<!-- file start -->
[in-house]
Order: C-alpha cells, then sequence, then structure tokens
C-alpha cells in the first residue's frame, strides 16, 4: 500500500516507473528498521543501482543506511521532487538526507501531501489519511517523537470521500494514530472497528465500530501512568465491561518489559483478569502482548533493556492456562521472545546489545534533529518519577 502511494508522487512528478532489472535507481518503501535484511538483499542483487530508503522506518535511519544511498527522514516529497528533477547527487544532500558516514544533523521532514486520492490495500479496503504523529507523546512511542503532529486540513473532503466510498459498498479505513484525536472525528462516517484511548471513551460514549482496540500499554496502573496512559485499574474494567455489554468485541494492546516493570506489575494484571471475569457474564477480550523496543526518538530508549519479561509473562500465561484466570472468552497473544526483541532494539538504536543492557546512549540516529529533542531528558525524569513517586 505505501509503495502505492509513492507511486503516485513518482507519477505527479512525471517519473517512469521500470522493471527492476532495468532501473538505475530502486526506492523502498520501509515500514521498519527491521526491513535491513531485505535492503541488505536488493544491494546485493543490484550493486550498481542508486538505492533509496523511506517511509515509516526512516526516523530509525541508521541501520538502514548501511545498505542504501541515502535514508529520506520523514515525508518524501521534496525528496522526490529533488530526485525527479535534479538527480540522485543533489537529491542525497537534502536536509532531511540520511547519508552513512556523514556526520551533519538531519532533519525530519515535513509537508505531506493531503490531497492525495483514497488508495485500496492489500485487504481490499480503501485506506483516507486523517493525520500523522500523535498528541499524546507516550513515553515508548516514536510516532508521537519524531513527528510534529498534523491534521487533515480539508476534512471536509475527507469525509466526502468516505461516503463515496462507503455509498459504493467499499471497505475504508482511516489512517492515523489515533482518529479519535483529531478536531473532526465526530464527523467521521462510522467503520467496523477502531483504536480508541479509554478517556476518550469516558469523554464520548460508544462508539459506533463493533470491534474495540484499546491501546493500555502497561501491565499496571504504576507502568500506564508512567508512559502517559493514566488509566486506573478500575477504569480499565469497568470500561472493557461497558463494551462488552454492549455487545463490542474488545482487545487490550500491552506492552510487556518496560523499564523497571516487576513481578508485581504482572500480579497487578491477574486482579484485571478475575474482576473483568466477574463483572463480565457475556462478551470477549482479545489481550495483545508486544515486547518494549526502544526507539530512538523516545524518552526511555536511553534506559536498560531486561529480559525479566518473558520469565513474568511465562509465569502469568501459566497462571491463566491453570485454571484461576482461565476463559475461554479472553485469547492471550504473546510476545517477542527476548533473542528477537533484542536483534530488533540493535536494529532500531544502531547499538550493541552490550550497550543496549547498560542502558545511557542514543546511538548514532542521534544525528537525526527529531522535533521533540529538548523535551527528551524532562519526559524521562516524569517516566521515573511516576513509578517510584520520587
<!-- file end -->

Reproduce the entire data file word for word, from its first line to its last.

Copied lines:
[in-house]
Order: C-alpha cells, then sequence, then structure tokens
C-alpha cells in the first residue's frame, strides 16, 4: 500500500516507473528498521543501482543506511521532487538526507501531501489519511517523537470521500494514530472497528465500530501512568465491561518489559483478569502482548533493556492456562521472545546489545534533529518519577 502511494508522487512528478532489472535507481518503501535484511538483499542483487530508503522506518535511519544511498527522514516529497528533477547527487544532500558516514544533523521532514486520492490495500479496503504523529507523546512511542503532529486540513473532503466510498459498498479505513484525536472525528462516517484511548471513551460514549482496540500499554496502573496512559485499574474494567455489554468485541494492546516493570506489575494484571471475569457474564477480550523496543526518538530508549519479561509473562500465561484466570472468552497473544526483541532494539538504536543492557546512549540516529529533542531528558525524569513517586 505505501509503495502505492509513492507511486503516485513518482507519477505527479512525471517519473517512469521500470522493471527492476532495468532501473538505475530502486526506492523502498520501509515500514521498519527491521526491513535491513531485505535492503541488505536488493544491494546485493543490484550493486550498481542508486538505492533509496523511506517511509515509516526512516526516523530509525541508521541501520538502514548501511545498505542504501541515502535514508529520506520523514515525508518524501521534496525528496522526490529533488530526485525527479535534479538527480540522485543533489537529491542525497537534502536536509532531511540520511547519508552513512556523514556526520551533519538531519532533519525530519515535513509537508505531506493531503490531497492525495483514497488508495485500496492489500485487504481490499480503501485506506483516507486523517493525520500523522500523535498528541499524546507516550513515553515508548516514536510516532508521537519524531513527528510534529498534523491534521487533515480539508476534512471536509475527507469525509466526502468516505461516503463515496462507503455509498459504493467499499471497505475504508482511516489512517492515523489515533482518529479519535483529531478536531473532526465526530464527523467521521462510522467503520467496523477502531483504536480508541479509554478517556476518550469516558469523554464520548460508544462508539459506533463493533470491534474495540484499546491501546493500555502497561501491565499496571504504576507502568500506564508512567508512559502517559493514566488509566486506573478500575477504569480499565469497568470500561472493557461497558463494551462488552454492549455487545463490542474488545482487545487490550500491552506492552510487556518496560523499564523497571516487576513481578508485581504482572500480579497487578491477574486482579484485571478475575474482576473483568466477574463483572463480565457475556462478551470477549482479545489481550495483545508486544515486547518494549526502544526507539530512538523516545524518552526511555536511553534506559536498560531486561529480559525479566518473558520469565513474568511465562509465569502469568501459566497462571491463566491453570485454571484461576482461565476463559475461554479472553485469547492471550504473546510476545517477542527476548533473542528477537533484542536483534530488533540493535536494529532500531544502531547499538550493541552490550550497550543496549547498560542502558545511557542514543546511538548514532542521534544525528537525526527529531522535533521533540529538548523535551527528551524532562519526559524521562516524569517516566521515573511516576513509578517510584520520587